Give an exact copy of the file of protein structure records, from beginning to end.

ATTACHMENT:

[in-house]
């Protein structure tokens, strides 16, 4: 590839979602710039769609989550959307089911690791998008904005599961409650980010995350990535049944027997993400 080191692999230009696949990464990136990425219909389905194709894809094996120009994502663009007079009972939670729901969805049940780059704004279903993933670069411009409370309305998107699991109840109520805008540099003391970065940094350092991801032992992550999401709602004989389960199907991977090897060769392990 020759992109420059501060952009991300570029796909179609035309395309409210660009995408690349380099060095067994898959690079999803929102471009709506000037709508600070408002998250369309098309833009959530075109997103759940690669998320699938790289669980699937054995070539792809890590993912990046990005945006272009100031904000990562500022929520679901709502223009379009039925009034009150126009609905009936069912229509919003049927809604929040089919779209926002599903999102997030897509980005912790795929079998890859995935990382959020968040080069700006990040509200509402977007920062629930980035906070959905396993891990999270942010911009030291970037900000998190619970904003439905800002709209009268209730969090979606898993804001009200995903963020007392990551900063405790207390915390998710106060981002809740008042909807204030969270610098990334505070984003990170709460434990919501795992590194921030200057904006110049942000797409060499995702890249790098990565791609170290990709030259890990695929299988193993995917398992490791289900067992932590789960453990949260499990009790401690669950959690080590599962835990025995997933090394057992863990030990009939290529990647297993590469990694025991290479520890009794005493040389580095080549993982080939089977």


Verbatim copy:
[in-house]
């Protein structure tokens, strides 16, 4: 590839979602710039769609989550959307089911690791998008904005599961409650980010995350990535049944027997993400 080191692999230009696949990464990136990425219909389905194709894809094996120009994502663009007079009972939670729901969805049940780059704004279903993933670069411009409370309305998107699991109840109520805008540099003391970065940094350092991801032992992550999401709602004989389960199907991977090897060769392990 020759992109420059501060952009991300570029796909179609035309395309409210660009995408690349380099060095067994898959690079999803929102471009709506000037709508600070408002998250369309098309833009959530075109997103759940690669998320699938790289669980699937054995070539792809890590993912990046990005945006272009100031904000990562500022929520679901709502223009379009039925009034009150126009609905009936069912229509919003049927809604929040089919779209926002599903999102997030897509980005912790795929079998890859995935990382959020968040080069700006990040509200509402977007920062629930980035906070959905396993891990999270942010911009030291970037900000998190619970904003439905800002709209009268209730969090979606898993804001009200995903963020007392990551900063405790207390915390998710106060981002809740008042909807204030969270610098990334505070984003990170709460434990919501795992590194921030200057904006110049942000797409060499995702890249790098990565791609170290990709030259890990695929299988193993995917398992490791289900067992932590789960453990949260499990009790401690669950959690080590599962835990025995997933090394057992863990030990009939290529990647297993590469990694025991290479520890009794005493040389580095080549993982080939089977």